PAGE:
By E.J. Dionne
WASHINGTON -- Just when you despair that only chaos animates the Trump administration, along comes Steve Bannon, the White House ideologue, to offer the Rosetta Stone illuminating what this circus is all about.
And when you realize what Trump & Co. might really be up to, your despair turns to alarm.
There is no way of knowing how much Donald Trump truly cares about the ideas that Bannon holds close to his heart. Trump seems far more obsessed with attacks on him from many directions -- and genuinely worried that investigations of his team's ties to Russia could pose a mortal threat to his power.
After Bannon had offered his Deep Thoughts on Trumpism at the Conservative Political Action Conference last Thursday, there was Trump on Friday morning back to his usual grubby business of using Twitter to denounce his enemies. His target in this case was the FBI. He accused the agency of being "totally unable to stop the national security 'leakers'" and being guilty of leaks of its own.
Trump's anxiety was likely heightened by word that Reince Priebus, his chief of staff, asked the FBI to deny reports that several members of Trump's team had contacts with Russian agents during the 2016 campaign. Priebus' intervention raises serious questions about whether the White House is trying to shut down or influence inquiries that are plainly in the national interest.
Bannon, appearing with Priebus, may have had this in mind when he told the assembled conservatives that "every day, it is going to be a fight" and pushed Team Trump's attacks on the media to a new level. Trump picked up on the theme in his own CPAC remarks on Friday, echoing countless authoritarians in repeating his condemnation of "fake news" outlets as "the enemy of the people." Trump's survival may depend on his supporters ignoring a lot of bad news and inconvenient facts.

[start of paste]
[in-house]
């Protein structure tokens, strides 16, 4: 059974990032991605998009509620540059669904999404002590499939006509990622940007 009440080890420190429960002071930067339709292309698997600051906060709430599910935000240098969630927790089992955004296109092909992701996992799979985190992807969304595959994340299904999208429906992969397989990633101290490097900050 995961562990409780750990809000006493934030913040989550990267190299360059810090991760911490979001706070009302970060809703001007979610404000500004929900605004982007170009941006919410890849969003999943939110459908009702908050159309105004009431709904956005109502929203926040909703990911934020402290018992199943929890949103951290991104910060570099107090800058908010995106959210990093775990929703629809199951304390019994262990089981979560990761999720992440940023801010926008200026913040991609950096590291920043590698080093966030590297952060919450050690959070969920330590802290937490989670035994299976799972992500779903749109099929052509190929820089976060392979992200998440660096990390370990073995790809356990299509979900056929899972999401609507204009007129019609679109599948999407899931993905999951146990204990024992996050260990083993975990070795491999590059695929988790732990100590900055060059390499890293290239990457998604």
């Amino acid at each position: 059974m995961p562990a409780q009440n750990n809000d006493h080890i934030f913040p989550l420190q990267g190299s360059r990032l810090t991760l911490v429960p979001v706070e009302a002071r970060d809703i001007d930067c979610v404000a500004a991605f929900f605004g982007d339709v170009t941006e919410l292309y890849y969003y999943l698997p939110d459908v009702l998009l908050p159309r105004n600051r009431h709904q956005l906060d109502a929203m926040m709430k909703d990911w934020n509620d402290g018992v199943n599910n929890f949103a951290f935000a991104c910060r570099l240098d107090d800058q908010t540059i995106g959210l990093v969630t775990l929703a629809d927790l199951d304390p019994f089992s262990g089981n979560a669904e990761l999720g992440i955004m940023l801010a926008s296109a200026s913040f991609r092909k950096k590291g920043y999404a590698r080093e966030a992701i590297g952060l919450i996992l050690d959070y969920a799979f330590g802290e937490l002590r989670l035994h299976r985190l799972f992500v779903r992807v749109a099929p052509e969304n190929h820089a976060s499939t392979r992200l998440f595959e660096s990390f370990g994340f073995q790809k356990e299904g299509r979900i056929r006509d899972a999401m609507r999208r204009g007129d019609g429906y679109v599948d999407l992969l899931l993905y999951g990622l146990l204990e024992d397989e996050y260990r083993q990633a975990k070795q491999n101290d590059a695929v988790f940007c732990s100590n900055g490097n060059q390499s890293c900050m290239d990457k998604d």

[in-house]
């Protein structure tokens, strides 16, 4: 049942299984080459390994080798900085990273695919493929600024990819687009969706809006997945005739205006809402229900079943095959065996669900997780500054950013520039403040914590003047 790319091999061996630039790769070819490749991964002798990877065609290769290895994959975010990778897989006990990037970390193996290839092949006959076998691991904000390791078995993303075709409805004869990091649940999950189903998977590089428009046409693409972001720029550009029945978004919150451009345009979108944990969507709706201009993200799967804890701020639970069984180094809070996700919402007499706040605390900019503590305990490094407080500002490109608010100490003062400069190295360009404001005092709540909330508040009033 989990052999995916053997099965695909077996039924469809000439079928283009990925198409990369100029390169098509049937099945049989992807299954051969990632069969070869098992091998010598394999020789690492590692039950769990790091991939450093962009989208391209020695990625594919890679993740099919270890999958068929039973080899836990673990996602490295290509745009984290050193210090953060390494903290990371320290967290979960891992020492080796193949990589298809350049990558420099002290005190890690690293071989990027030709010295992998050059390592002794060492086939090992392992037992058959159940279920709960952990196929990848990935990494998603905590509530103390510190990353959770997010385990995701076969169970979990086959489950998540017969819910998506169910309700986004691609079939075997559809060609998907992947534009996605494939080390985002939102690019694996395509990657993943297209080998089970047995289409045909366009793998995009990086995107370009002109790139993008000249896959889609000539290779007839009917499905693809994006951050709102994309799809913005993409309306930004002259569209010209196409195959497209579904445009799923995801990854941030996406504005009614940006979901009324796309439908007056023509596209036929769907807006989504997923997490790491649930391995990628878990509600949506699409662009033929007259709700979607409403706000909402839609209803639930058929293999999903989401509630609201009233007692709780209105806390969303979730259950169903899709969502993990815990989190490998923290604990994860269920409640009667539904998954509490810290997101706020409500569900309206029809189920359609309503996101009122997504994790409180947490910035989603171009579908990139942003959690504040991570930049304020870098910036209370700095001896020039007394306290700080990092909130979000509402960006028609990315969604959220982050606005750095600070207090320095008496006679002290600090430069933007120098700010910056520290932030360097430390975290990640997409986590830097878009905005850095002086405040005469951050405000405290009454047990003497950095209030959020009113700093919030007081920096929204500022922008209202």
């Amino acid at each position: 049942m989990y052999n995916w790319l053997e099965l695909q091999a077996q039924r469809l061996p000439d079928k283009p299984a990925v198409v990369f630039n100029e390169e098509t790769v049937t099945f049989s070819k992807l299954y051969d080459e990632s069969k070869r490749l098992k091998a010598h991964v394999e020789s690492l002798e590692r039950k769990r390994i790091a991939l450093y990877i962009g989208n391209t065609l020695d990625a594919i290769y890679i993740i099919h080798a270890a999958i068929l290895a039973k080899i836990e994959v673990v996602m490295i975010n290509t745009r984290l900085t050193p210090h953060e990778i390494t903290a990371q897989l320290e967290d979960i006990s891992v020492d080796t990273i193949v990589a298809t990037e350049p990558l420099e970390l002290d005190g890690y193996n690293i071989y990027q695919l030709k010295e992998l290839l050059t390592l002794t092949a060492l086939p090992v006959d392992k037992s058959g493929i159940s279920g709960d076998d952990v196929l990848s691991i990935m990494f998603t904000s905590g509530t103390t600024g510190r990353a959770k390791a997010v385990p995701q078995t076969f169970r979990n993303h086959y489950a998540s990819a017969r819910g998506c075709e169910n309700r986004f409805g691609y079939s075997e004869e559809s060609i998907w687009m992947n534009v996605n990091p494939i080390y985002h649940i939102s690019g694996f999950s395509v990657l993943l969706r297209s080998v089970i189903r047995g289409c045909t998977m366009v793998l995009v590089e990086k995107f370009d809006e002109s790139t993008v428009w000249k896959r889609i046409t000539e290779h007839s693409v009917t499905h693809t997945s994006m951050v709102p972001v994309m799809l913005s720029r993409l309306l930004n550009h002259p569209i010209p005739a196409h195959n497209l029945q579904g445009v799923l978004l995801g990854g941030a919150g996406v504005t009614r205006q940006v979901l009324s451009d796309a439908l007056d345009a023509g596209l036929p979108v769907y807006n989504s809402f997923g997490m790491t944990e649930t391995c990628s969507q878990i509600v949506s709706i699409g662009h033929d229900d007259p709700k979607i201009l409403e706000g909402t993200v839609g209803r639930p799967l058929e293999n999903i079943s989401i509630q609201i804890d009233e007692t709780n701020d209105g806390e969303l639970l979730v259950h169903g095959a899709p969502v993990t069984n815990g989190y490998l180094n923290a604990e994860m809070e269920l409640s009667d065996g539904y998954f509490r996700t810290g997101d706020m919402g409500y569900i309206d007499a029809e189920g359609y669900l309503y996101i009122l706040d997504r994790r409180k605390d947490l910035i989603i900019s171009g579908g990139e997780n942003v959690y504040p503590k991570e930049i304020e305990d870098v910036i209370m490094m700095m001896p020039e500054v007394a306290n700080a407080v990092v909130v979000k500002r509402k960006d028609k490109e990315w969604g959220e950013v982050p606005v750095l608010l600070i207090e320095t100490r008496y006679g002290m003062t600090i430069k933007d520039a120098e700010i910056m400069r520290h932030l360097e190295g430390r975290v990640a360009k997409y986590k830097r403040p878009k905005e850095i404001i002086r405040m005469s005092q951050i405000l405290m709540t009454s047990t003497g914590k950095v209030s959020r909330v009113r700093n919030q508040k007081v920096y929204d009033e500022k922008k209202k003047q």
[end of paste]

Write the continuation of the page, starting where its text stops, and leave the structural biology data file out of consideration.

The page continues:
But it is Trump's opponents and the not-yet-committed who need to pay close attention when Bannon, the president's visionary chief strategist, promises an ominous-sounding "new political order." Philip Stephens, a columnist for the Financial Times, had a nice description of Bannon's job, describing him as "the ideologue who informs Mr. Trump's impulses." And Bannon actually made sense of Trump's seemingly bizarre habit of naming people to head up agencies whose missions they openly oppose.
When Bannon listed the administration's central purposes, the first two were unsurprising: "national security and sovereignty" and "economic nationalism." But then came the third: the "deconstruction of the administrative state." Bannon explained that officials who seem to hate what their agencies do -- one thinks especially of Scott Pruitt, the head of the Environmental Protection Agency who has sued it repeatedly to the benefit of oil and gas companies -- were "selected for a reason, and that is deconstruction."
Thus did Bannon invoke the trendy lefty term "deconstruct" as a synonym for "destroy."
This is a huge deal. It reflects a long-standing critique on the right not just of the Obama and Clinton years but of the entire thrust of American government since the Progressive Era and the New Deal. Critics of the administrative state -- "the vast administrative apparatus that does so much to dictate the way we live now," as Scott Johnson, a conservative lawyer and co-founder of the Power Line blog, put it in 2014 -- see it as unconstitutional because regulatory agencies make and enforce rules based on authority they claim was illegitimately ceded by Congress.
That's the theory. In practice, this is a war on a century's worth of work to keep our air and water clean; our food, drugs and workplaces safe; the rights of employees protected; and the marketplace fair and unrigged. It's one thing to make regulations more efficient and no more intrusive than necessary. It's another to say that all the structures of democratic government designed to protect our citizens from the abuses of concentrated private power should be swept away.
It's a very strange moment. Trump and Bannon are happy to expand the reach of the state when it comes to policing, immigration enforcement, executive branch meddling in the work of investigative agencies, and the browbeating of individual companies that offend the president in one way or another. The parts of government they want to dismantle are those that stand on the side of citizens against powerful interests.
In his CPAC presentation, Bannon accused Trump's foes of being "corporatist." But, in the truest sense of the word, the real corporatists are in the White House.
E.J. Dionne's email address is ejdionnewashpost.com. Twitter: EJDionne.
(c) 2017, Washington Post Writers Group
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